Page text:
Applied Psychology OPUS

The Role of Interpersonal Relationships on Youths’ Academic Orientation in Urban Afterschool Programs

Samantha Harding

Faculty Mentor | Dr. Elise Cappella

Doctoral Student Mentor | Sophia H. J. Hwang

Exposure to multiple risk factors, such as poverty and ethnic minority status, places some youth in a vulnerable position for unfavorable outcomes, including academic disengagement and early school dropout. Relatedness among students and staff can provide a strengthened, supportive environment that may help alleviate risk and promote academic competence and success. In traditional school settings, interpersonal relationships among teachers and peers have been found to influence youths’ academic engagement and self-concept. However, little is known about these associations in the afterschool setting, where supervised programs may provide supportive relationships that enhance academic outcomes among youth facing risk.

The current study stems from a collaborative research project between New York University (NYU) and Good Shepherd Services (GSS), a community-based organization that serves youth in afterschool programs throughout low-income neighborhoods of New York City. This study examines the association between interpersonal relationships (i.e., staff-student and peer) and students’ academic orientation (i.e., academic self-concept and work habits), using measures that have been normed and validated in this context. Data was collected from four afterschool (three elementary and one middle school) sites in the Bronx, NY. Participants included 15 staff members and 242 youth ages 8-14. Youth were primarily Latino and African-American, with equal numbers of boys and girls.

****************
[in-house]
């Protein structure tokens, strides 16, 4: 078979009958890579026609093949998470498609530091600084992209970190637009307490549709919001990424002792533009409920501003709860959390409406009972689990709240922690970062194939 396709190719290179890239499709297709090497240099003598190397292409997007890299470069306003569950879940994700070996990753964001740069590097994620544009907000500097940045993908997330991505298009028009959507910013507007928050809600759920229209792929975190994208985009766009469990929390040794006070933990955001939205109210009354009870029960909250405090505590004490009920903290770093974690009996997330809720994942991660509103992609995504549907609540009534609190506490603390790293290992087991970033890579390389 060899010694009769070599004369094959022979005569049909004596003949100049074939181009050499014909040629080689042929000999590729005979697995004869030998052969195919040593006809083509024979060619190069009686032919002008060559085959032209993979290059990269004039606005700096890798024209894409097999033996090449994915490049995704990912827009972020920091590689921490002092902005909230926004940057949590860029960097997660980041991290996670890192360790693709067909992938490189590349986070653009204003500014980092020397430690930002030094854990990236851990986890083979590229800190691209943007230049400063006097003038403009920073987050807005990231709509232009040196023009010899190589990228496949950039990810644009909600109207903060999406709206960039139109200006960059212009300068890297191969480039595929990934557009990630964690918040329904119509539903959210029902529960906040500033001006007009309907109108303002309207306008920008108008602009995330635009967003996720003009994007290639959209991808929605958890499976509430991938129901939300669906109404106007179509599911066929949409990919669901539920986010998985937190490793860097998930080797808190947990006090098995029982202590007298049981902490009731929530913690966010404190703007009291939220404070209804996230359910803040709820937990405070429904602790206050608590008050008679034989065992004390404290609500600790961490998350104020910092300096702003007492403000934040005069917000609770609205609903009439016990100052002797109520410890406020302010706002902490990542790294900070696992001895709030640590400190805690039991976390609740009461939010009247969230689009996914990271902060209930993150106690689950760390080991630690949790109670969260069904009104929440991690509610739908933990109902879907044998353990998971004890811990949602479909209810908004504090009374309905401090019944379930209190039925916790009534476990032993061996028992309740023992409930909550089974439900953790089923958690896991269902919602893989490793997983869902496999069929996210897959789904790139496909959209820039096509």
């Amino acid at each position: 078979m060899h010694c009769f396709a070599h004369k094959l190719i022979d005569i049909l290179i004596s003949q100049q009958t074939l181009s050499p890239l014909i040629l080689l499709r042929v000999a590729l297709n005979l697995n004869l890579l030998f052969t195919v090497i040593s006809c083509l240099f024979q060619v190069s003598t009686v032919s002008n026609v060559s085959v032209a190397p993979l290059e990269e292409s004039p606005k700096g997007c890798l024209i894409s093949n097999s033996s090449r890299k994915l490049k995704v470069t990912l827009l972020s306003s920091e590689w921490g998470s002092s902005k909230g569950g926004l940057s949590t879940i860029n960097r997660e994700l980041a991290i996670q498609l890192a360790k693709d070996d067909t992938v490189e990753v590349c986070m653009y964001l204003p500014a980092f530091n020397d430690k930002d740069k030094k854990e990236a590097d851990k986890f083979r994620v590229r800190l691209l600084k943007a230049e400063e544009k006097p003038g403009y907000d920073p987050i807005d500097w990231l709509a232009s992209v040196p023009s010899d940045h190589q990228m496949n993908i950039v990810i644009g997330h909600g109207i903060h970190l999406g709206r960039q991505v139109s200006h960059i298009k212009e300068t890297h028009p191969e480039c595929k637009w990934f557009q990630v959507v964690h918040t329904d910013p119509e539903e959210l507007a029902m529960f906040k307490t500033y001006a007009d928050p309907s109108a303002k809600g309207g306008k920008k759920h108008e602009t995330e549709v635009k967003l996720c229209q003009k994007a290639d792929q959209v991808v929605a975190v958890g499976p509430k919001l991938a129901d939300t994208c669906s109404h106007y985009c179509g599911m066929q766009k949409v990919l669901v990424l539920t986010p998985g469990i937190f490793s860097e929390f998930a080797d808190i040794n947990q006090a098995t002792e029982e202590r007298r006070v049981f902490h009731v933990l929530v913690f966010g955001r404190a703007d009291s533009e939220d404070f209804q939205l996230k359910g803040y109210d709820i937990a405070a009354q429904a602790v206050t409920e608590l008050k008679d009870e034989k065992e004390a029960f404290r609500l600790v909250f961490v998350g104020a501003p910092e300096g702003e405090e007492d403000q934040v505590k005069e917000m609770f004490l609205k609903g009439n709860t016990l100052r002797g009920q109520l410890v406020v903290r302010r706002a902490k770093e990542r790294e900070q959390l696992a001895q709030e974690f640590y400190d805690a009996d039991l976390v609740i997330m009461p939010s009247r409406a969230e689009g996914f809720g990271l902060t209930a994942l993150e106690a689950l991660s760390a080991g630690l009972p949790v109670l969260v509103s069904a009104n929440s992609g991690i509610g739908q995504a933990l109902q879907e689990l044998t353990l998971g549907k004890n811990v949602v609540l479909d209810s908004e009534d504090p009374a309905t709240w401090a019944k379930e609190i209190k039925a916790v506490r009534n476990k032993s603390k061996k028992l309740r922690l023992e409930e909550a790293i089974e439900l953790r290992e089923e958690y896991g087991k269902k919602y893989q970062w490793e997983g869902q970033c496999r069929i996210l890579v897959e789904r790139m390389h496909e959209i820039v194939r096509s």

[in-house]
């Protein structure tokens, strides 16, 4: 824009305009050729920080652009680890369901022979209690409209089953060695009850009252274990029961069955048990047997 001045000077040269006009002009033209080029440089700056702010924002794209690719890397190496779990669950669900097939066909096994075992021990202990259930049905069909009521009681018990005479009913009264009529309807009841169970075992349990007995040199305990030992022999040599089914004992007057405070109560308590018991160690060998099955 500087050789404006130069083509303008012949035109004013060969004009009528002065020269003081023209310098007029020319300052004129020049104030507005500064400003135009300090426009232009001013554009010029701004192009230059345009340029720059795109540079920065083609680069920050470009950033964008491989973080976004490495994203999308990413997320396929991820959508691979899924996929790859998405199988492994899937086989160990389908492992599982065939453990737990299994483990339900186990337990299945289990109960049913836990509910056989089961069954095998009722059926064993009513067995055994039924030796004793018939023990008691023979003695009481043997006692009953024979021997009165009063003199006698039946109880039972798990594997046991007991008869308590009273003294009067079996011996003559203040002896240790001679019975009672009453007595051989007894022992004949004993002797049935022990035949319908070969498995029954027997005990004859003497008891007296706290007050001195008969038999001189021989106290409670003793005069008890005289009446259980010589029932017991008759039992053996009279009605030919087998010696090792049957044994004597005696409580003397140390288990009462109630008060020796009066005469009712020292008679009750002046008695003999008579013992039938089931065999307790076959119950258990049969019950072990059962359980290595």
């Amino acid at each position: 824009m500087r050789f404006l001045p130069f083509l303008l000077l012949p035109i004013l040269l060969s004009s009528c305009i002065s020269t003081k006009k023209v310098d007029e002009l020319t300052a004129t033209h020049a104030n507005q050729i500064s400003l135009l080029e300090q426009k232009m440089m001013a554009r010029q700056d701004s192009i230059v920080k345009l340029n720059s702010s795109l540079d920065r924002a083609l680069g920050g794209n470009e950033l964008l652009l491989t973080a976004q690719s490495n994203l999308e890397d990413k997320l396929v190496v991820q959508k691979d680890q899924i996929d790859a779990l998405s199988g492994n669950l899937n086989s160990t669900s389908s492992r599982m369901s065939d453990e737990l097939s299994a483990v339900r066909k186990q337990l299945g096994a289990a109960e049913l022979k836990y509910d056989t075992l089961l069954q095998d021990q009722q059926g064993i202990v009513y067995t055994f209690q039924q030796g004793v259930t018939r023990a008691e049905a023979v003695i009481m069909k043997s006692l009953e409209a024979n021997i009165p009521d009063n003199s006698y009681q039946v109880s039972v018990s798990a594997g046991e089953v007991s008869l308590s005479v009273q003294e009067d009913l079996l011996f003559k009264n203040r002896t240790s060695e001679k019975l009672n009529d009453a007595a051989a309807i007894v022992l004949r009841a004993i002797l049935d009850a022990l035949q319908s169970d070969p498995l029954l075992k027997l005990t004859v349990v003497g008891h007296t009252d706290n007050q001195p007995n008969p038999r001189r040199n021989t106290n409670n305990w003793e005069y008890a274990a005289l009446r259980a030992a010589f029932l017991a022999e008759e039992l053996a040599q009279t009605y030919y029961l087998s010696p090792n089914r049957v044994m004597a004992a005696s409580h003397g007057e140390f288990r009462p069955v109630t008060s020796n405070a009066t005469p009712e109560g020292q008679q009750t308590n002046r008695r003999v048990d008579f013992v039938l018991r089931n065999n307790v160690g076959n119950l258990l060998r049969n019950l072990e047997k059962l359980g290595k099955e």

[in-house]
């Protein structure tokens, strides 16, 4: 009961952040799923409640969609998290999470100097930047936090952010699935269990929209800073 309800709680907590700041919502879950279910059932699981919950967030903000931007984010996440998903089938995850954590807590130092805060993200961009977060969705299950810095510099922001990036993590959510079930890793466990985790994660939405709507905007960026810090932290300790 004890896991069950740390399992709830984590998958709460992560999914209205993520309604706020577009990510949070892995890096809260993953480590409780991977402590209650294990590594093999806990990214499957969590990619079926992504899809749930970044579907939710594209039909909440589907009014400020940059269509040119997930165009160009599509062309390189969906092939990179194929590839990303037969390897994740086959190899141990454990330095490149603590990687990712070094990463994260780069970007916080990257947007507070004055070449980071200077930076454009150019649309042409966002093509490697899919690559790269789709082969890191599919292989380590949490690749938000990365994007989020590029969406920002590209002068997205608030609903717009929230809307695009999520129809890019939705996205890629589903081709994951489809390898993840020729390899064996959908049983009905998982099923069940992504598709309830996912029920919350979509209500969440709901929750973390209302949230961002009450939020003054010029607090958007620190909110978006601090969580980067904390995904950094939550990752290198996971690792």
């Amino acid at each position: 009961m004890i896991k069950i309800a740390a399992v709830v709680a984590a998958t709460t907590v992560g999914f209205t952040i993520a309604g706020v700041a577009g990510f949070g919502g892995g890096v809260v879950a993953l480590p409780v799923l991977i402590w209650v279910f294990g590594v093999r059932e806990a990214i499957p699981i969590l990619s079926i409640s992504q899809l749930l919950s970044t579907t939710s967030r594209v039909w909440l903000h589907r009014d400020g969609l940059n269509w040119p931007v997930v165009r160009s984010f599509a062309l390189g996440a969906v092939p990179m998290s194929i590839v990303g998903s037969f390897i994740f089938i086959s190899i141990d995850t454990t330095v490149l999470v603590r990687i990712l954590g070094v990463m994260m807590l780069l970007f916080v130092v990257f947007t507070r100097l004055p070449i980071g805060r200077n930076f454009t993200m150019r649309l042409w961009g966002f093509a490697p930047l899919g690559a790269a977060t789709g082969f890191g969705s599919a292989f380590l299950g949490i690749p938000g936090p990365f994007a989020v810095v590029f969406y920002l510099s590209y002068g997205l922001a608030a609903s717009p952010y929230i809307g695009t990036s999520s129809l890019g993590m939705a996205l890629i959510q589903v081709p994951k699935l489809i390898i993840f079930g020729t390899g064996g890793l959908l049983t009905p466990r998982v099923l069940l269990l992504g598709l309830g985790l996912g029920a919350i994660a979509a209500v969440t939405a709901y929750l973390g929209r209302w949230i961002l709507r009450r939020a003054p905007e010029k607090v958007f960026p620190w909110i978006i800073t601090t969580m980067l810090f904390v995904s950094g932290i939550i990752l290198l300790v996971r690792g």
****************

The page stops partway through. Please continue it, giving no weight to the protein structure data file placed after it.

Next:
Preliminary results suggest that youths’ perceptions of their relationships with peers were uniquely associated with academic orientation, holding constant youths’ perceptions of supportive relationships with staff. Regression analyses revealed that youth who reported more support from their peers experienced greater academic orientation, despite low to moderate levels of support from staff, suggesting that low-income, urban youths’ peer relationships may be especially important for academic outcomes. Examining the role of interpersonal relationships in youths’ academic orientation in afterschool expands our understanding of potential mechanisms through which youth may continue to advance their academic development at the transition to adolescence, and informs efforts to increase the quality of afterschool programs in low-income, urban communities.